Student startup tackles unemployment

Pranav Kayastha 20 and his workers in Nepal
Spending his summer in Nepal, Pranav Kayastha ’20 (left) is educating Nepalis on how his startup, Griha Kaayra, will benefit the country’s job market, and training his first batch of workers.

Gettysburg College teaches its students that the core of being an entrepreneur is more than being your own boss, launching a new business, or employing a new idea. Being an entrepreneur is perpetually looking at the world through the lens of innovation—it’s seeing the world for what it is and what it could be.

Spending most of his life in Nepal, Pranav Kayastha ’20 is familiar with the many challenges his home country faces, such as rapid population growth, unemployment, and poverty. Coming to Gettysburg to study mathematics was a change in pace from what he knew in Nepal, and this new way of life, paired with the College’s rigorous liberal arts curriculum, encouraged him to develop critical thinking and problem-solving skills. He then connected this way of thinking to home—harvesting ideas on how he could help Nepalis attain a better life.

Kayastha was the recipient of a 2019 Entrepreneurial Fellowship for his business pitch, “Griha Kaarya,” which is a social enterprise with aspirations to smooth out friction in Nepal’s job market and to combat poverty by making part-time work safer and more easily accessible. As part of the Entrepreneurship and Social Innovation Initiative, student fellows like Kayastha have the opportunity to connect with faculty and alumni mentors, who use their many years of entrepreneurial experience to advise and guide them as they begin turning their ideas into something more tangible.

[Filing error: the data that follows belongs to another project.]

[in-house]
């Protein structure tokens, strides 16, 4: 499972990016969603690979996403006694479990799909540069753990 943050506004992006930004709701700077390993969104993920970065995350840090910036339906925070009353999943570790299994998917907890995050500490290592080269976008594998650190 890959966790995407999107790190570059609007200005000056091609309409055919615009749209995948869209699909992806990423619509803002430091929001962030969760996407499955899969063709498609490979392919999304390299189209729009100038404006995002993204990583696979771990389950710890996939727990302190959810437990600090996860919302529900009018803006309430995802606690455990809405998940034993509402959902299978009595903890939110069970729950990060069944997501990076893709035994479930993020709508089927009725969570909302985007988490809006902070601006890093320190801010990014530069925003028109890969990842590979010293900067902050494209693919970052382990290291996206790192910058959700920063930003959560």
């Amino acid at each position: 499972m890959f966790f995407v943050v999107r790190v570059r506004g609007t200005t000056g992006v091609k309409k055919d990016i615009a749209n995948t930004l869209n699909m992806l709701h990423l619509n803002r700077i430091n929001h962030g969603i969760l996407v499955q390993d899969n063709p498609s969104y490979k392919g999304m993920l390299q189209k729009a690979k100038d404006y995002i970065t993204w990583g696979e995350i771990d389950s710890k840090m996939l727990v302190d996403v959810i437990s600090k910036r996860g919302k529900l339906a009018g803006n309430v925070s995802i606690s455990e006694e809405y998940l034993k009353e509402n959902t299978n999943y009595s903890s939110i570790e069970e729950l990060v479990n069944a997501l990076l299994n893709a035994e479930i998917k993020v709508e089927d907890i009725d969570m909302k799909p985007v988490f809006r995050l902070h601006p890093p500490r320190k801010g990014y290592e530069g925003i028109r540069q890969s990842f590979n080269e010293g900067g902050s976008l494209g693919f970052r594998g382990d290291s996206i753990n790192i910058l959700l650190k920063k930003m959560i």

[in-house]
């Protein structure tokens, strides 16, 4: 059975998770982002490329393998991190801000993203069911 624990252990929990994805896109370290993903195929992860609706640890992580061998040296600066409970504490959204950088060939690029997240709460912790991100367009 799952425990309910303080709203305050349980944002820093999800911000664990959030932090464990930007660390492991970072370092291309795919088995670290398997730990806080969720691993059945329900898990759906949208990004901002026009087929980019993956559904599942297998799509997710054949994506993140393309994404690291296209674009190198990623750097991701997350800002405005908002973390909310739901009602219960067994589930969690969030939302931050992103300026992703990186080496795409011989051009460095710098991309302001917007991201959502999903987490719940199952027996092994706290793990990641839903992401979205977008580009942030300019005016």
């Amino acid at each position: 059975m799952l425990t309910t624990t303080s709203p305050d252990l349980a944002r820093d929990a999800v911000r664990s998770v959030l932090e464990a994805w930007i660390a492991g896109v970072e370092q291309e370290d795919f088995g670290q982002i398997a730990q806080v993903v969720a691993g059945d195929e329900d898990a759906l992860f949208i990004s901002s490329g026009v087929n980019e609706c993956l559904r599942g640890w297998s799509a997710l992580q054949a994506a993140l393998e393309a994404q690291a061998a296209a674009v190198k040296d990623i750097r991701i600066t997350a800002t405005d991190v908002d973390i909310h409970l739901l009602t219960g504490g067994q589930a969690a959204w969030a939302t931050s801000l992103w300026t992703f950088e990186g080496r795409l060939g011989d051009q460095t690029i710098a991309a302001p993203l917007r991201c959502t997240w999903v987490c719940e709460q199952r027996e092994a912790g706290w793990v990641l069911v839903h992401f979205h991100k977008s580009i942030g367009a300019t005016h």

Last year, Kayastha noticed that his family was struggling to source human capital, even though he knew a large number of Nepalis were looking for work. “We were doing some renovation in our house, and it was a complete hassle to find plumbers, cleaners, and other workers,” he said, noting that even when workers were found, the quality of service was often poor.

More than just Pranav’s family have been affected by the disconnect in the job market, and Pranav suspects it to be rooted in the community’s general unawareness of what part-time work exists in Nepal.

This summer, Kayastha has returned to Nepal to launch Griha Kaarya and recruit and train his first workers, who will serve as pioneers of the program. During its startup, the service will be limited to connecting trained employees to households with housework needs, which is high-demand work, as many Nepali women are seeking jobs outside of the home and are no longer able to fulfill the traditional role of homemaker. However, Kayastha has plans to build on what services are offered once the website progresses.

While Kayastha said similar work-recruiting companies exist in Nepal, what will make his service stand out is its forward-thinking initiative. It will build off of the country’s existing, but currently underutilized, platform of technology and the internet.